Tougher consequences will stop impaired driving

Impaired driving is one of the biggest embarrassments this society owns.

The youth truly are the future of our province and nation. That’s why it is important that the new Mothers Against Drunk Driving are premiering their new film to a middle school in Edmonton.

The film “24 hours” will be shown by MADD to students at Dan Knott Jr. High School this week, and revolves around a group of friends who get stranded at a party and make the wrong choice to get home. Hopefully, students watching the film take something home from it and there’ll be fewer tragedies linked to impaired driving afterwards. You hope.

But sometimes the attention given impaired driving goes to the wrong audience. Are middle school students old enough to understand the consequences of their actions?

It’s like the candlelight vigils that victim advocates group hold for the survivors of impaired driving. Lectures are given on how impaired driving kills not only victims, but destroys the lives of those left behind. The sad truth is that the brokenhearted and devastated survivors who attend candlelight vigils aren’t the ones who need to hear about the consequences. They are well aware of the consequences.

Readers may remember a tragic episode that occurred not far away in Red Deer in 2010 when drunk driver Chad Mitchell Olsen ran a red light in his pick-up truck on Feb. 7, 2010 and t-boned a married couple heading home. Olsen, who was three times the legal limit, killed Brad and Krista Howe, and left their five children orphans. Olsen only served 16 months in prison after killing two innocent people and likely destroying the lives of their children and other family members.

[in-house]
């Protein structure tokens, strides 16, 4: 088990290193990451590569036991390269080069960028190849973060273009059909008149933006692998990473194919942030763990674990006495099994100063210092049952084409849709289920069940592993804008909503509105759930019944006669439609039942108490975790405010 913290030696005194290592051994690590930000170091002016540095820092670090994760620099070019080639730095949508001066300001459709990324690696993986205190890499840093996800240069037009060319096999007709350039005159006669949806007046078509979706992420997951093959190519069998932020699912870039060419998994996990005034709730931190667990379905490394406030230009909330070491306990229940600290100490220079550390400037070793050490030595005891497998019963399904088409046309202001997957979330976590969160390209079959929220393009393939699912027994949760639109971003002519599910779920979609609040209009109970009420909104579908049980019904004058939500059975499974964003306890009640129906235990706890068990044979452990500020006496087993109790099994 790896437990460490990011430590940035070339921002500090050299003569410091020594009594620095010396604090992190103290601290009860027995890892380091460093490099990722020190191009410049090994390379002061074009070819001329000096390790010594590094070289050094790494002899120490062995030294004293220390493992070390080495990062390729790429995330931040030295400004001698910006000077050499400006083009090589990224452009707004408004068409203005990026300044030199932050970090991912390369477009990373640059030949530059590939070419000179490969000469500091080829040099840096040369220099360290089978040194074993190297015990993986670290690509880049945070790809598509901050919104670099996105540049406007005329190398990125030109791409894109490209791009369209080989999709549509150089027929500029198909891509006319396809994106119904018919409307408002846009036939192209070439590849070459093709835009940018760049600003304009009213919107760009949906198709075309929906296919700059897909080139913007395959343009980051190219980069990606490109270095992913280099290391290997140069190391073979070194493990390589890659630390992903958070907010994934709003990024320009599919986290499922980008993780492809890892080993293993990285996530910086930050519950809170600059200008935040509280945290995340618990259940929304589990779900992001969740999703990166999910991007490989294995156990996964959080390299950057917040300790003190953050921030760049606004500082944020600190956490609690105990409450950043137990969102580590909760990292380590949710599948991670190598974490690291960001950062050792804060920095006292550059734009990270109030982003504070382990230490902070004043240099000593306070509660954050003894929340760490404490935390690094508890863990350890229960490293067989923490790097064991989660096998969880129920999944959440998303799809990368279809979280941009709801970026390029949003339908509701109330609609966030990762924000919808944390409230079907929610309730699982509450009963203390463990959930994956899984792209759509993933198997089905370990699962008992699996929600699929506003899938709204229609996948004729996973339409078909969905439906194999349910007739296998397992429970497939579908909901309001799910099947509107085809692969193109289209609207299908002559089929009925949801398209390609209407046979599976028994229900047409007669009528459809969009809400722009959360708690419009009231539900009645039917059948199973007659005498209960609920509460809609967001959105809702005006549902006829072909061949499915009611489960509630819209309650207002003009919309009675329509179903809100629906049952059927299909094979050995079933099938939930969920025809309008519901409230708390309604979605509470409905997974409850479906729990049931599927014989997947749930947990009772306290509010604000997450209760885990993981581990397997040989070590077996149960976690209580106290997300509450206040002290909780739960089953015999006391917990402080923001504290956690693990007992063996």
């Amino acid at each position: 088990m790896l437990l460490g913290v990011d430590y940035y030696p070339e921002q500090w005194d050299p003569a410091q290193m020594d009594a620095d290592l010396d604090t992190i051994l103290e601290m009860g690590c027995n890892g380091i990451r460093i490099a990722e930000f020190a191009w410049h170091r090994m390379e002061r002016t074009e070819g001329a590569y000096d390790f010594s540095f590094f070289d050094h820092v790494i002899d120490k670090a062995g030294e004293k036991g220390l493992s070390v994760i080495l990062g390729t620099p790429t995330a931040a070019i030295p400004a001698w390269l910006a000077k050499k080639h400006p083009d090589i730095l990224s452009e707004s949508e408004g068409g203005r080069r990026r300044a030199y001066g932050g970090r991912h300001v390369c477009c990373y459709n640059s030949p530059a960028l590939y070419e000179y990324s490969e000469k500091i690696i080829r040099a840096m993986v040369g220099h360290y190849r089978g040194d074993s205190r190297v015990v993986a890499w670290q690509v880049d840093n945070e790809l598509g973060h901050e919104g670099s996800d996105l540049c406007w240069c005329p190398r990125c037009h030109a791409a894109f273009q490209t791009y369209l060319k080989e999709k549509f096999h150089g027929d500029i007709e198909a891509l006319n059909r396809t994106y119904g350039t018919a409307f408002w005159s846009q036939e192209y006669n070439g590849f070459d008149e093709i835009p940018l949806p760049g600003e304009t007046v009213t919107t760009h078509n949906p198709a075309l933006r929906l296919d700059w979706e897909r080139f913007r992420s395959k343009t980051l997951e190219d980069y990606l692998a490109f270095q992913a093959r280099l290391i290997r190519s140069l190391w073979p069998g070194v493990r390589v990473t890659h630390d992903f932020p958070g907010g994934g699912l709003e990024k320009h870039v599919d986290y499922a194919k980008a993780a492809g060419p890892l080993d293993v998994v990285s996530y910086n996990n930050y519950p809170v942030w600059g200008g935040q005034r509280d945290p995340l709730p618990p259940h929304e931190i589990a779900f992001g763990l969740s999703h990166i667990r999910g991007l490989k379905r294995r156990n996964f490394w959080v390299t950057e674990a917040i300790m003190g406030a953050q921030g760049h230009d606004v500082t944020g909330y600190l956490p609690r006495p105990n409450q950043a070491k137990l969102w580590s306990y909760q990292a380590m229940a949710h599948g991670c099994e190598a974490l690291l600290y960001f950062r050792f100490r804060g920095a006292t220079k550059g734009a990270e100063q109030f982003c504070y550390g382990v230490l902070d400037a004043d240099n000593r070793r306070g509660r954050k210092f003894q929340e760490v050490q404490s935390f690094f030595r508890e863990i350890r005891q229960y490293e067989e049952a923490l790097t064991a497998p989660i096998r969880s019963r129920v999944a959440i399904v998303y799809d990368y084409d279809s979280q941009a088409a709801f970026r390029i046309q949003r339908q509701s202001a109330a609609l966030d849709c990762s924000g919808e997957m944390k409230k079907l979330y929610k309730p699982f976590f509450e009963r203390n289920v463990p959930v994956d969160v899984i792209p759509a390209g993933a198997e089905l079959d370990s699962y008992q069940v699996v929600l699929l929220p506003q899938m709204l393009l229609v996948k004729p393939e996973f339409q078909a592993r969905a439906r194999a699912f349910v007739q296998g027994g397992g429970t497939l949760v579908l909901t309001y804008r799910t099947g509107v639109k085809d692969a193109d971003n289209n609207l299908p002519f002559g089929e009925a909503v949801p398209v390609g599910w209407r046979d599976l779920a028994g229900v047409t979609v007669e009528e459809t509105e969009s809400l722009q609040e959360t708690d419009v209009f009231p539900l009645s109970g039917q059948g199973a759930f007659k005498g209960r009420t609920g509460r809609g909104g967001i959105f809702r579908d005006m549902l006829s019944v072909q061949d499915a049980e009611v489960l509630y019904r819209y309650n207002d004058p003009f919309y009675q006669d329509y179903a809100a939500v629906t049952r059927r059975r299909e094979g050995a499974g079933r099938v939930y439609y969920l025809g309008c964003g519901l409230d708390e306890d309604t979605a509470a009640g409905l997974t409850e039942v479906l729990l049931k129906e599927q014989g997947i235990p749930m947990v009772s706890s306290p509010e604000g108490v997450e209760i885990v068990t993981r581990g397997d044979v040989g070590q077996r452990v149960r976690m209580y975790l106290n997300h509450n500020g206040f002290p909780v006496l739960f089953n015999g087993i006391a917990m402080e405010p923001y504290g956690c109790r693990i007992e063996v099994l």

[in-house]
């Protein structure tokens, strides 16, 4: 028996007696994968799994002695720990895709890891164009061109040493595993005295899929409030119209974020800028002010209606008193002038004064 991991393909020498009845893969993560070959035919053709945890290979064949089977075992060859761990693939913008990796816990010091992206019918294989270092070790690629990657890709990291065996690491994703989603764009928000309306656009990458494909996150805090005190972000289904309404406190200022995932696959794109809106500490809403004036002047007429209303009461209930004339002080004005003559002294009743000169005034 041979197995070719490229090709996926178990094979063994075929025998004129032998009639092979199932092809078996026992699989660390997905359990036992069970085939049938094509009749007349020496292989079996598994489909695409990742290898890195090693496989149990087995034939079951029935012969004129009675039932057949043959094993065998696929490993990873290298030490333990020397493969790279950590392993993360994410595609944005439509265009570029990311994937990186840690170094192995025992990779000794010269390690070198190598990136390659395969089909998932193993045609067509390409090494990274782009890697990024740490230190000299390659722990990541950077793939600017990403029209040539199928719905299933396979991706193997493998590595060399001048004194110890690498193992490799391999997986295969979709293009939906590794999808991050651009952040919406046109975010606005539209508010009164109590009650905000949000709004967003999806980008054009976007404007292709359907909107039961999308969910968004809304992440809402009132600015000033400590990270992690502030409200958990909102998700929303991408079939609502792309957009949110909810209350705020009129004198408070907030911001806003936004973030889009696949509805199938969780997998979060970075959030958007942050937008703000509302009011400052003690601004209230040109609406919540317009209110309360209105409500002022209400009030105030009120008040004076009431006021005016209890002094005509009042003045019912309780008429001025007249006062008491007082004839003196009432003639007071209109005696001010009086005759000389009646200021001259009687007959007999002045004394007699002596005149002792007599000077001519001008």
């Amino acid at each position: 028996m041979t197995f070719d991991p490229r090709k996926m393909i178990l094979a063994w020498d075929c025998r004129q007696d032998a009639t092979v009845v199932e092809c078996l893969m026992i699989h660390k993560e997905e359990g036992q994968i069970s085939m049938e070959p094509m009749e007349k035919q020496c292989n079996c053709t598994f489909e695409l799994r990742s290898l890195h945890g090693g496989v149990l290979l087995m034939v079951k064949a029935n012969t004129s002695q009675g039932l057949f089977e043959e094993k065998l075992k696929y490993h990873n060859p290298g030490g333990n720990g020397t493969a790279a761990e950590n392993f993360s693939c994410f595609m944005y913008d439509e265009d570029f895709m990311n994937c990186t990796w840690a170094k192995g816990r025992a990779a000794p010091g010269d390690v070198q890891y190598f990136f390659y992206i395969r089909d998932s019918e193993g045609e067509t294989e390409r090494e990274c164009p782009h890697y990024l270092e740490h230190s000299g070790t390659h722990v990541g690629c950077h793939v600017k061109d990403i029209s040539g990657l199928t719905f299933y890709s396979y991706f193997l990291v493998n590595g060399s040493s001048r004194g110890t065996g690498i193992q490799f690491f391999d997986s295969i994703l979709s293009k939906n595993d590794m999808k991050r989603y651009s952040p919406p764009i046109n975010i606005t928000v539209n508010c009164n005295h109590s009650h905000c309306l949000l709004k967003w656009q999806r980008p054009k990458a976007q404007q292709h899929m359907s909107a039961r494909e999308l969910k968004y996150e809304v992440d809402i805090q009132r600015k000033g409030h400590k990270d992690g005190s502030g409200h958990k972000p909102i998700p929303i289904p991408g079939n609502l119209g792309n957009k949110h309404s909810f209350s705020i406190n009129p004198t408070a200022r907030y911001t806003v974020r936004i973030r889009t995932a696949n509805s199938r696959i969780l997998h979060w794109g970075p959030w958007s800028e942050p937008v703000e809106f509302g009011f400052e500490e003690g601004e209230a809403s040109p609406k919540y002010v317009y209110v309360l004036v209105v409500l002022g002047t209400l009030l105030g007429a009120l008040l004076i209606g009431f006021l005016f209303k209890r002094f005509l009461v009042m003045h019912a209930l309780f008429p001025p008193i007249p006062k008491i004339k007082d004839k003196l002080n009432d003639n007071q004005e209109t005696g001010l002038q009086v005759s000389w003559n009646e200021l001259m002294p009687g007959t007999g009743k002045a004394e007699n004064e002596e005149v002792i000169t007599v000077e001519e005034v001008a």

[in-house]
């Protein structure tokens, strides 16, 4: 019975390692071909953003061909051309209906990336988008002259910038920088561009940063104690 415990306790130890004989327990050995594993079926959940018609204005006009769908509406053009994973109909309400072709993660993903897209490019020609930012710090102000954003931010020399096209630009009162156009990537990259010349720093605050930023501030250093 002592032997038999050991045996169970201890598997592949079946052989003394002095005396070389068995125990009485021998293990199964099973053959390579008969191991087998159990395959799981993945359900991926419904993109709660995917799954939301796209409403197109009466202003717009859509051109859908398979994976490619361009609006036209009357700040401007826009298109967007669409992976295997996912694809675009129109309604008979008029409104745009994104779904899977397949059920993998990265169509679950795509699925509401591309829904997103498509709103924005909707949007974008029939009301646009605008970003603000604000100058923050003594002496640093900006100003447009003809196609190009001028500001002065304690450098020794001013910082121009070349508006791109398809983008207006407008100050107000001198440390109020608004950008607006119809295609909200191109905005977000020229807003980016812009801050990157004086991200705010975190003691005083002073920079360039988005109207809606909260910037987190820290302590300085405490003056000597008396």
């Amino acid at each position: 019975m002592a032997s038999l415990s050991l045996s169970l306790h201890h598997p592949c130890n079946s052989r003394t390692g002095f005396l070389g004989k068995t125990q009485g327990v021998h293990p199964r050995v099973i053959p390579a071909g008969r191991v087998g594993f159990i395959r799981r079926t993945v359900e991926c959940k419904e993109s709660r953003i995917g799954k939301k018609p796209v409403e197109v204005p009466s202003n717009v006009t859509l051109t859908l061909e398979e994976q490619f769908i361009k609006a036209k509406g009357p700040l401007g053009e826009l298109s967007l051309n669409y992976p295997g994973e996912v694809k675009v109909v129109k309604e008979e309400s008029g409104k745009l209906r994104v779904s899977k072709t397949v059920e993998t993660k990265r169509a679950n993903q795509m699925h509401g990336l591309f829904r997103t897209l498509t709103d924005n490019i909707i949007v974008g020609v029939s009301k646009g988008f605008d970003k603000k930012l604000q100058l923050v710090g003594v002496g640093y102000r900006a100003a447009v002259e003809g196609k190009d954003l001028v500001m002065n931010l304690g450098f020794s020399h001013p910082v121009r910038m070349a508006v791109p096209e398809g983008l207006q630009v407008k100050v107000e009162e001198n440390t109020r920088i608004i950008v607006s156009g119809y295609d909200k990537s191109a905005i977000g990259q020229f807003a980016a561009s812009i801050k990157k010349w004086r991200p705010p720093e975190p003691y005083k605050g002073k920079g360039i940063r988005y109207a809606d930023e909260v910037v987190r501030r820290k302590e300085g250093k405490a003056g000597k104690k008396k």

While there’s nothing wrong with candlelight vigils, if there was true justice in this society, everyone would get up, leave the vigil and walk down the street to the local bar or drug den and screen the MADD films or give those “consequences” lectures to the people who actually need to hear it.

Impaired driving is one of the biggest embarrassments this society owns. Impaired driving, and specifically the consequences faced by killers who fill graveyards, destroy families and lives then drive away to enjoy the rest of their own lives, has to be reexamined by our leaders and true consequences, including solid jail time for killers and lifetime financial support from the killers for the orphans they leave behind, introduced to satisfy the most important question in our society. And that is the question of whether or not justice has been served.